Italian Imperialism & Concrete Culture in Asmara
To understand the impact of Italian Imperialism on the modernist movement in Asmara is to recognise the ways in which Imperial architecture creates an image of authority and omnipotence in the eyes of colonial subjects within the Empire. This is especially true of the Italian rationalist architecture in Eritrea. The purpose of creating a European city within Africa was to assure Italian migrants to East Africa that expansionism equalled progress and another attempt to annex neighbouring Abyssinia (The Empire of Ethiopia) to the Italian Empire was the next bold move after Italy’s surprising defeat by the Ethiopians in the Battle of Adwa 1989 (Robertson 1977: 7). “Aesthetics purportedly related to the fascist regime began to infiltrate sponsored by private impresarios, cultural institutions, and government agencies” (Epolito 2012: 4). This was true of the architecture developed in other prospective Italian colonies as Benito Mussolini’s intention for the South American countries to join the Italian Empire during the 1920s. However, unlike Asmara, the influence of Italian architecture in cites like São Paulo was not as great due to Brazilian critics who were vocal of their dislike for the Italian Futurist style. Whereas the extent of Italian influence on the landscape of the Eritrean capital was so great that Asmara soon became known as ‘Piccola Roma’ or ‘Little Rome’. This status given to Asmara by Mussolini’s Fascist government established the city as the capital of the Africa Orientale Italiana in 1937 (Boness 2006).
It is considered that Fascist architecture is a result of “influences from political ideology through artistic experimentation” (Denison, Yu Ren and Gebremedhin 2003: 16). One of these political ideologies being the 1909 Futurist manifesto by Filippo Tommaso Marinetti which is said to have influenced the formation of the fascist political ideology as well as the Italian modernist movement through its contempt for preserving the past as well as its admiration of industrialisation and technological advancement in the future. Futurism inhabits a positive attitude towards speed and movement; terminology often associated with transport as well as progress in Society. Futurists, therefore “famously reject the past completely. For Futurists, it is the future which is alive and which should be the focus of artists'' (Wilson p. 110). It can be argued that the Italian modernist architects who were promoted to ‘discard the past’ and its restrictive attitudes towards art and architecture, later contradicted themselves by using the gridiron plan for the layout of Asmara. By using this specific road system, Mussolini’s intentions of building a second Roman Empire were made more obvious as this form of town planning, a symbol of civilisation and orderliness, was developed in Ancient Rome and progressed throughout the Roman empire. However, Mussolini’s political ambition as an ‘Empire builder’ did not sit well with visionaries such as Marinetti who saw it as another way of living in the past. The radical poet later distanced himself from both the Fascist and Futurist movements, leading to the fragmentation of the political and cultural movements. It can be considered that the varied styles of modern architecture in Asmara reflect the changes in the various art movements during the modernist era. For example, many of the villas followed the Novecento Italiano style created in Milan and used for villas in Como, Italy. Whereas the Fiat Tagliero building is one of the few examples of futurist architecture in Africa (Boness 2006).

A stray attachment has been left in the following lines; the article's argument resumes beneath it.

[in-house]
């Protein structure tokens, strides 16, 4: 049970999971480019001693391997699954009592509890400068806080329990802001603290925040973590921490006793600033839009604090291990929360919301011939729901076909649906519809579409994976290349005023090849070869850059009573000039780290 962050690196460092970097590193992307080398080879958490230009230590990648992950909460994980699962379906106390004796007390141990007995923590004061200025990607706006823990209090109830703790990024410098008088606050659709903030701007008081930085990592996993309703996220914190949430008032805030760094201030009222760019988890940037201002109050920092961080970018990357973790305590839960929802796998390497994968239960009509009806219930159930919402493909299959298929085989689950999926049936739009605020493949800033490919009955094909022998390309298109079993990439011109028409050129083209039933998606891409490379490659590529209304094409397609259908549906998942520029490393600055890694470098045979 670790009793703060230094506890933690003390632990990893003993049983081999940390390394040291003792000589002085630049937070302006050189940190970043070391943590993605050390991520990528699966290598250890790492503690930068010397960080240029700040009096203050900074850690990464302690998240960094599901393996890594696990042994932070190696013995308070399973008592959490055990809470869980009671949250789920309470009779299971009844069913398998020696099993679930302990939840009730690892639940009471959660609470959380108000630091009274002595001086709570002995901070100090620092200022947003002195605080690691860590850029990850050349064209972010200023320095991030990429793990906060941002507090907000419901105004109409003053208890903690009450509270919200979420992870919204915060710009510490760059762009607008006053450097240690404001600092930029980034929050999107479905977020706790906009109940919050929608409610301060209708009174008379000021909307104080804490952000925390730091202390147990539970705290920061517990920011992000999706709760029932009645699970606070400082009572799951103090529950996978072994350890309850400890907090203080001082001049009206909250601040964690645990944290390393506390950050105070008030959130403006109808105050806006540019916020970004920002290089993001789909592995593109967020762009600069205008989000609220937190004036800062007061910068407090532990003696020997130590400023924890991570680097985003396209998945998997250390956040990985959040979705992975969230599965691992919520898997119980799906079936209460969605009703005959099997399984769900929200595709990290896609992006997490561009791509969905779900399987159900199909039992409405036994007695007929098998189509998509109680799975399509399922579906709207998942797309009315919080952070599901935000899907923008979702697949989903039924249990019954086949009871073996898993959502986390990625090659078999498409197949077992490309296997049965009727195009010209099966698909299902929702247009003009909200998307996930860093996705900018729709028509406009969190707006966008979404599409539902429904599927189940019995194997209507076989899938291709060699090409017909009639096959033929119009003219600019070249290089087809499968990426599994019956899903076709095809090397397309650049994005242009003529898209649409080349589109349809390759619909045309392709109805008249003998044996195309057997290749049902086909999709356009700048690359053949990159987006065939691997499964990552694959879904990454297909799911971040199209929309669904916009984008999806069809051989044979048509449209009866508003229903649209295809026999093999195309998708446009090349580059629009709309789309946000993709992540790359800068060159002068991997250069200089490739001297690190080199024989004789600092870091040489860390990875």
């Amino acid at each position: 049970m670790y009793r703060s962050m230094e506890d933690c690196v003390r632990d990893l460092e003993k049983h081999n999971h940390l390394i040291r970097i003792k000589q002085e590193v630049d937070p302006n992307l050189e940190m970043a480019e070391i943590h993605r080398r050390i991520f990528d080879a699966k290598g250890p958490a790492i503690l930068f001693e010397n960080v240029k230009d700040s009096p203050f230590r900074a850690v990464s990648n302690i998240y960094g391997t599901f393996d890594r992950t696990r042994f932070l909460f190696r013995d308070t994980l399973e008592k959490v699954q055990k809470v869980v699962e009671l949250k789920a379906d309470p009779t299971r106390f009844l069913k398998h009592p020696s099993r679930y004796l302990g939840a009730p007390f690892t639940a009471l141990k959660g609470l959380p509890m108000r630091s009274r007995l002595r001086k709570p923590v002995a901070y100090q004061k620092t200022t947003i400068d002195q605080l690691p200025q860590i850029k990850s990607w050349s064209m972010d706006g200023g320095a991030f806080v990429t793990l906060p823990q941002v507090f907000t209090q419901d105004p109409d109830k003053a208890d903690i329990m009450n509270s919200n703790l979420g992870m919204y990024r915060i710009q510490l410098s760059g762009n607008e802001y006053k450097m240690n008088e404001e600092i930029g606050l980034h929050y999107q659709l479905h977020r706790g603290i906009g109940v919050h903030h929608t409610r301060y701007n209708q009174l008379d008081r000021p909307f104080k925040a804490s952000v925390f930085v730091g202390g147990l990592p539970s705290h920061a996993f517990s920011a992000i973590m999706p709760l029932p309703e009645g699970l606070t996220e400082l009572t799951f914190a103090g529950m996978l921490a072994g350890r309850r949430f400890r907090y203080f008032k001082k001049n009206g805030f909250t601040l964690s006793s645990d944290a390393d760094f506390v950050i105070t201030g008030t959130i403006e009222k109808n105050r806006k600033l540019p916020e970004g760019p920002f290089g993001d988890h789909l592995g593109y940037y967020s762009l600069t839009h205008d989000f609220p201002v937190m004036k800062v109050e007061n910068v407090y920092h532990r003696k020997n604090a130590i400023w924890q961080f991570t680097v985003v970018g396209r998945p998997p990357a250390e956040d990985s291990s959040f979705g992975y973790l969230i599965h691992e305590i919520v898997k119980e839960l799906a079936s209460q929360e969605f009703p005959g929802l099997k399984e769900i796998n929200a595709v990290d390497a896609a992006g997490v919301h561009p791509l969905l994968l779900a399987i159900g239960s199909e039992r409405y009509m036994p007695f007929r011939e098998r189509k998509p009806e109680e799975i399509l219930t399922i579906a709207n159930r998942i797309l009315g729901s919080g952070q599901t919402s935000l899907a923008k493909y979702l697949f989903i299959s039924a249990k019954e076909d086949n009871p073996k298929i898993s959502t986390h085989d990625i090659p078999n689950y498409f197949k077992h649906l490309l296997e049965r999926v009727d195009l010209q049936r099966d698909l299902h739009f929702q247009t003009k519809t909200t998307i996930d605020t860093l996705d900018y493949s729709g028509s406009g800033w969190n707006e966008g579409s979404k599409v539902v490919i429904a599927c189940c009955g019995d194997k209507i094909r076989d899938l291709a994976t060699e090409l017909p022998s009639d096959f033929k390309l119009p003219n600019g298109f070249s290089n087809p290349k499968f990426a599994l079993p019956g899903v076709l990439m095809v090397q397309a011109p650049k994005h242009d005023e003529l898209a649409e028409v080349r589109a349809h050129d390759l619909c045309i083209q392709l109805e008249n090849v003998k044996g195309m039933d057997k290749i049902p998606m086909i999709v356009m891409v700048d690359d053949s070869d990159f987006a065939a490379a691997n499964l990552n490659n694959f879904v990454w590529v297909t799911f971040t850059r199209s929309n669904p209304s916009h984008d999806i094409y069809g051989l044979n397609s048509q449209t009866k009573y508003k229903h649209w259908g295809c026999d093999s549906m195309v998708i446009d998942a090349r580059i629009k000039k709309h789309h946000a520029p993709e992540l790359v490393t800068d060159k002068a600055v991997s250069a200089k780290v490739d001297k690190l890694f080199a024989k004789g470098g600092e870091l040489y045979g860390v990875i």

Despite Benito Mussolini’s “thundering of Italian military might, Italy can be described as the weakest of the great European powers” (Robertson 1997: 4). In addition to the nation's booming population, the lesser political position held by Italy amongst Western-European powers was one of the great driving forces behind the expansion of the Italian Empire. Mussolini’s regime effectively used propaganda to manipulate the Italian people and instill racist ideologies such as Social Darwinism to justify invading foreign land and relentlessly subjugating the indigenous populations of these darker nations. Architecture and civic planning were also used by the Italian Empire to subjugate indigenous East Africans. Monumentalism in the novecento style was often elevated as the architecture of progression. Critique of the futuristic concrete forms and structure insinuated ‘Italian superiority’ over organic ‘uncivilised’ towns of indigenous ‘barbaric’ Eritreans (Denison, Yu Ren and Gebremedhin 2003). An example of such architecture used to perpetuate social exclusion and imperialism is the Casa del Fascio by Bruno Sclafani. Located on Harnet Avenue in the centre of Asmara, the modernist structure was initially designed to be a social club for members of the Fascist party in 1928. As the fascism movement evolved and morphed into an explicit anti-democratic ideology, the Casa del Fascio also changed; becoming the building for the Ministry of Education. The concrete building with its narrow windows and flat facade is often identified as one of the more “austere of Asmara’s buildings” (Denison, Yu Ren and Gebremedhin 2003:123).